But I am convinced that the Created order is reality. The Created reality is that there is always enough, there is a balance to everything when you take no more than you need. If you really think about it, life is free! It’s a gift from the Creator! Human is the only species that sees the need to earn its own existence, somehow disconnecting human self from the reality of Creation. We say, “You need money to live”, that’s what we think we know. But at the very basic level, it’s not true. Now, I would never suggest that no one should work for money, because I’ve gone full-blown anarchist and tried it, and I would not recommend it. But I am saying that even if you are turning your time into money, and even if you have some money put back for a rainy day or to leave to your kids for an easier life, it’s still probably good to remember that this currency is only good in a system that we made up. The paper, the silver, the ones and zeroes in the computer at the bank, they have no actual value to the Created Reality. An apple tree will give you an apple, whether or not you offer it a dollar. It will not choose to grow you an organic apple if you offer it two dollars instead of one. I’m getting a little silly, but there is truth in this that has comforted me in the most desperate financial times I’ve ever experienced.
See it’s not that God has a lot of money, or that God wants to give me a lot of money. It’s that God looks at our money and chuckles. It’s a tool that can do things for us, and God will certainly work with it, as should we, but we remember, if there were no dollars or cents or yen or pounds on God’s green earth, it would indeed keep turning. God would still be God. Our attention to money, our grasping, our giving it weight puts us in the man-made reality and removes us from the abundance of God’s Created reality. I really think God wants us to live in the reality where there is always enough, where we do not fear lack, where we acknowledge that our life comes from God alone.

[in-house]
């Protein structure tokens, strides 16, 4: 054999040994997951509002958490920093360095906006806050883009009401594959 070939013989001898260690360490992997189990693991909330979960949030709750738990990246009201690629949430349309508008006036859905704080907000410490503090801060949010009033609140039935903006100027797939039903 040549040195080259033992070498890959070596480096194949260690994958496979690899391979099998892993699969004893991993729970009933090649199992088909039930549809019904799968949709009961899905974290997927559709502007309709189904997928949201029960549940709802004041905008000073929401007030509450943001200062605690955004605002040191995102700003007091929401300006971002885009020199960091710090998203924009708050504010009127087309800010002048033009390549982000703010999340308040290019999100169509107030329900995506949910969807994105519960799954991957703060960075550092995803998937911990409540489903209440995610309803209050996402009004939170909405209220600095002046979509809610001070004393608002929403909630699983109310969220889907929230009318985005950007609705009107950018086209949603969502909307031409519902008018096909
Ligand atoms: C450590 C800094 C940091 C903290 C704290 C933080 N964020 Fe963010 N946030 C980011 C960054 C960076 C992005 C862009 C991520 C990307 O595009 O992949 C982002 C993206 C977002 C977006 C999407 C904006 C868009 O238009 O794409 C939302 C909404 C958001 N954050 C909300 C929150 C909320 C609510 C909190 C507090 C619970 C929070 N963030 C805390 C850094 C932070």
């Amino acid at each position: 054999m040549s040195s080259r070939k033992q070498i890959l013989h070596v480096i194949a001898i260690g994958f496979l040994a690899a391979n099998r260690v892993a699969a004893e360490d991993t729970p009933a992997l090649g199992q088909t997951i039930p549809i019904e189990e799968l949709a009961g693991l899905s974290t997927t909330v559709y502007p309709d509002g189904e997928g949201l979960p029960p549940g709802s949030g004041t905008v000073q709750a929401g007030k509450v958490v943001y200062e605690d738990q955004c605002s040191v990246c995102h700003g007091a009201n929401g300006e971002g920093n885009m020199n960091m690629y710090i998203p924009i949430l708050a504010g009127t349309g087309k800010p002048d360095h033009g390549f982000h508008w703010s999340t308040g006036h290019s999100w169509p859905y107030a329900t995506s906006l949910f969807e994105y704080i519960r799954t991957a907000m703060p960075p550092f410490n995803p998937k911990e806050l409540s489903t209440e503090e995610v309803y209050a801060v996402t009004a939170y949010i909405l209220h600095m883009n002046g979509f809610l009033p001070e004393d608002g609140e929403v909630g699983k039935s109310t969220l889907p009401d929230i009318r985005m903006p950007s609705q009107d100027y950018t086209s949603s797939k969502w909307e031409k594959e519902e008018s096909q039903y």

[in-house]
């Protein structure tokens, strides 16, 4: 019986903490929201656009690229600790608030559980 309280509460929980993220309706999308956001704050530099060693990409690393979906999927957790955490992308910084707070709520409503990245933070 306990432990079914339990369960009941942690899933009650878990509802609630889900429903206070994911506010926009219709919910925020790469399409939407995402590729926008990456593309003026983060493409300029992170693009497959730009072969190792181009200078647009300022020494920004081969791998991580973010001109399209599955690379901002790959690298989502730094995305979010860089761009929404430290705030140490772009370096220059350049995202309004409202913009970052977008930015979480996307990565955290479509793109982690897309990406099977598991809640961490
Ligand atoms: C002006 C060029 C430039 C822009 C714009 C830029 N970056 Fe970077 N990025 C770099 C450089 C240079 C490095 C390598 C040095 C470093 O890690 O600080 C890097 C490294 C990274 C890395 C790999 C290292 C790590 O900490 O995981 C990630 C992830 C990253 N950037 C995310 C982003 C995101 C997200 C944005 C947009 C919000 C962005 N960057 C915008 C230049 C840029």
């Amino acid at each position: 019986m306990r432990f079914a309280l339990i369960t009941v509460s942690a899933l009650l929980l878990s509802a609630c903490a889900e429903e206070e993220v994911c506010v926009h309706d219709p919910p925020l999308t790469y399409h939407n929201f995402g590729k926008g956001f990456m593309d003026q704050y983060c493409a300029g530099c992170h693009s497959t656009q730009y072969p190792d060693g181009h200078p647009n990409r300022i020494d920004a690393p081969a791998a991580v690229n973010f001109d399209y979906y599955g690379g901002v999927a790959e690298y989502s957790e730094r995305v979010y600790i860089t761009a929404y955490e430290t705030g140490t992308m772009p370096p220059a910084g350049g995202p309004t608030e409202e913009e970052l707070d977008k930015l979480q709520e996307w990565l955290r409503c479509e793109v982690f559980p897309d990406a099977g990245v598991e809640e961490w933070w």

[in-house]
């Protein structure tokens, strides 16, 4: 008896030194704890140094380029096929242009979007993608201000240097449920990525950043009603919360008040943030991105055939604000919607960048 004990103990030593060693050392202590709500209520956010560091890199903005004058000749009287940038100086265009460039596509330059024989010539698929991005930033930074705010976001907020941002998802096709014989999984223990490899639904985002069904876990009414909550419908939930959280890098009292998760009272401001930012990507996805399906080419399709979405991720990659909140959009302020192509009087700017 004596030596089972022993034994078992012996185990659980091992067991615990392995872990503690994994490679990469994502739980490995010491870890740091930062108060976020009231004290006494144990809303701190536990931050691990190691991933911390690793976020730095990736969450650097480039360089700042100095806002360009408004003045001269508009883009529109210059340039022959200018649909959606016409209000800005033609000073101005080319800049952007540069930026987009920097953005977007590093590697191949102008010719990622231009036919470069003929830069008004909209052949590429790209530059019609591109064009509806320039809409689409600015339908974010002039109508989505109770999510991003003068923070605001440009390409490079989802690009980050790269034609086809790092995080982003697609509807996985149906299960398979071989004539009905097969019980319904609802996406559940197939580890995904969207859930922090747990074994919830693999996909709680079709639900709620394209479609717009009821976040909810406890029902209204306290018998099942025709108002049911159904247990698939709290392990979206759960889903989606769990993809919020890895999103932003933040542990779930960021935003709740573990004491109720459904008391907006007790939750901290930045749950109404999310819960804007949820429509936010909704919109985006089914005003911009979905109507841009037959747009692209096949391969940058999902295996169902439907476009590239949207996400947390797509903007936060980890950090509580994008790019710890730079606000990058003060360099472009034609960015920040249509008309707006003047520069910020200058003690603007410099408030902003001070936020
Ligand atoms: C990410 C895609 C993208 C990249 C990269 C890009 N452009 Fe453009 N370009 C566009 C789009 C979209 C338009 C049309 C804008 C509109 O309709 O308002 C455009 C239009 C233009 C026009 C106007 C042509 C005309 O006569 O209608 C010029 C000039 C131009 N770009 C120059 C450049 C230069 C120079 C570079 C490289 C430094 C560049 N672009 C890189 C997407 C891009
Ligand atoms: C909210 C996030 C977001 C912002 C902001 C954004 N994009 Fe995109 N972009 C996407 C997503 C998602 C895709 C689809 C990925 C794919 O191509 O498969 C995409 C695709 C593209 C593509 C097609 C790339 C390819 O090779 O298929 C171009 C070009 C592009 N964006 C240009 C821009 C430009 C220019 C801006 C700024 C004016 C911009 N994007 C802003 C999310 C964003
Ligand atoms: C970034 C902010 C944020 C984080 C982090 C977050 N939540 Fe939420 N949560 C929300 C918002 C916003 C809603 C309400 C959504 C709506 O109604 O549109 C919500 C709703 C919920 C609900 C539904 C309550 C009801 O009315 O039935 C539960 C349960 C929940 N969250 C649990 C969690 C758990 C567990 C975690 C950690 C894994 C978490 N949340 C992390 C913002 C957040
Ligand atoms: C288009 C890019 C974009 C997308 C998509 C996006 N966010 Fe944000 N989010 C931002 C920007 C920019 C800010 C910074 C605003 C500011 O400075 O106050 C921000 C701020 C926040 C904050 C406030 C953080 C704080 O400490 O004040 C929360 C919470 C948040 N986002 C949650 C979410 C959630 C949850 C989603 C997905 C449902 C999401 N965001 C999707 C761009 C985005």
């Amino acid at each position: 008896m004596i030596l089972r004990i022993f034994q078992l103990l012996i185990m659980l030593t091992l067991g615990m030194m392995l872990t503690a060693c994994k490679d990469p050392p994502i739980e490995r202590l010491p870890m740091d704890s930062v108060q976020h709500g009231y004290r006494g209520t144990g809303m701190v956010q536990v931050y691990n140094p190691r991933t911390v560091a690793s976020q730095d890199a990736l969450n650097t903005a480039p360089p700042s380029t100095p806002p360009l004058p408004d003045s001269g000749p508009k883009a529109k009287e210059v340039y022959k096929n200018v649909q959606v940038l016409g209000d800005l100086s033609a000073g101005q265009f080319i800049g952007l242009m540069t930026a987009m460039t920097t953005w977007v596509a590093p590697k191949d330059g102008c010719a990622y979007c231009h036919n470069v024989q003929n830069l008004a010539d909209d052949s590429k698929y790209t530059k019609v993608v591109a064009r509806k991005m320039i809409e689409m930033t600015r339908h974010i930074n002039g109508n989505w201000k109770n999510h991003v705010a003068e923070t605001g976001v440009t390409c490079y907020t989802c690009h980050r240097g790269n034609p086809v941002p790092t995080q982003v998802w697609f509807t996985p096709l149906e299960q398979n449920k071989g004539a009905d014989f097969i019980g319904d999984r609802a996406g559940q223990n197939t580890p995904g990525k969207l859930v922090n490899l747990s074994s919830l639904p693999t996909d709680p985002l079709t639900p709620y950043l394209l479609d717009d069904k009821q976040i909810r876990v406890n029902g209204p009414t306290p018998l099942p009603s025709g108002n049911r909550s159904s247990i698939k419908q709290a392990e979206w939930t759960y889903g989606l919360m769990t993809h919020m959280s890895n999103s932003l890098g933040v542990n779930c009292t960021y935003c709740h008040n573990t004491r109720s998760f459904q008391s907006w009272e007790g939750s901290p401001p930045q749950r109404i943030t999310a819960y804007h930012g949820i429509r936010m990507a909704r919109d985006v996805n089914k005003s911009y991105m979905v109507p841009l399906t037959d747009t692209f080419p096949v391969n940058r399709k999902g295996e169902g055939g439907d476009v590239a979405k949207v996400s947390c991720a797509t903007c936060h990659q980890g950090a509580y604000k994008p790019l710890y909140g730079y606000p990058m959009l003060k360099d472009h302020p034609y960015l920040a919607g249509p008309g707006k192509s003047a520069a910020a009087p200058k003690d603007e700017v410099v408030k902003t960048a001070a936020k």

Jesus prayed in the garden that we would be One. He was One with God. He was the example of God’s perfect idea about the world – that we are One with God, that God is in all things. All things are ours. As a part of the whole, we take part in the whole. And if God is in all things and through all things and we are in God and God is in us, what could be but ours? What could we possibly lack? And if we think we lack anything, is this not a story, or dare I say a lie that we tell ourselves in opposition to God’s reality?
I might be making a leap, but I have discovered a truth for my own life that is so precious I want to give it away. I have discovered that there is nothing I can lose when I always stand to gain. If I always look for the story that agrees with the truth about God – that God’s plans are for me to prosper – then I always live in the reality that every situation is just a movement of God toward my abundance. That feeling of shame is not what I feel any more when something comes up about money. Now the feeling could be described as excitement! And, with arms wide open, I see resources being shifted away from me, and benefitting another part of the whole – another part of me – and I still stand to gain.
See, I don’t want to be bitter about people who have more money than I do. I don’t want to feel guilty about having money in my pocket. I don’t want to think money is “dirty.” It really has no inherent goodness or badness. But as Paul wrote to Timothy, the love of money, giving it weight, will cause all kinds of problems. I want to rest in the providence and care of God. I want to rest in knowing that there will never come a day when I have any less than I need, and that I will many times in my life be given the opportunity to be providence incarnate for another person. And I will gain, every time.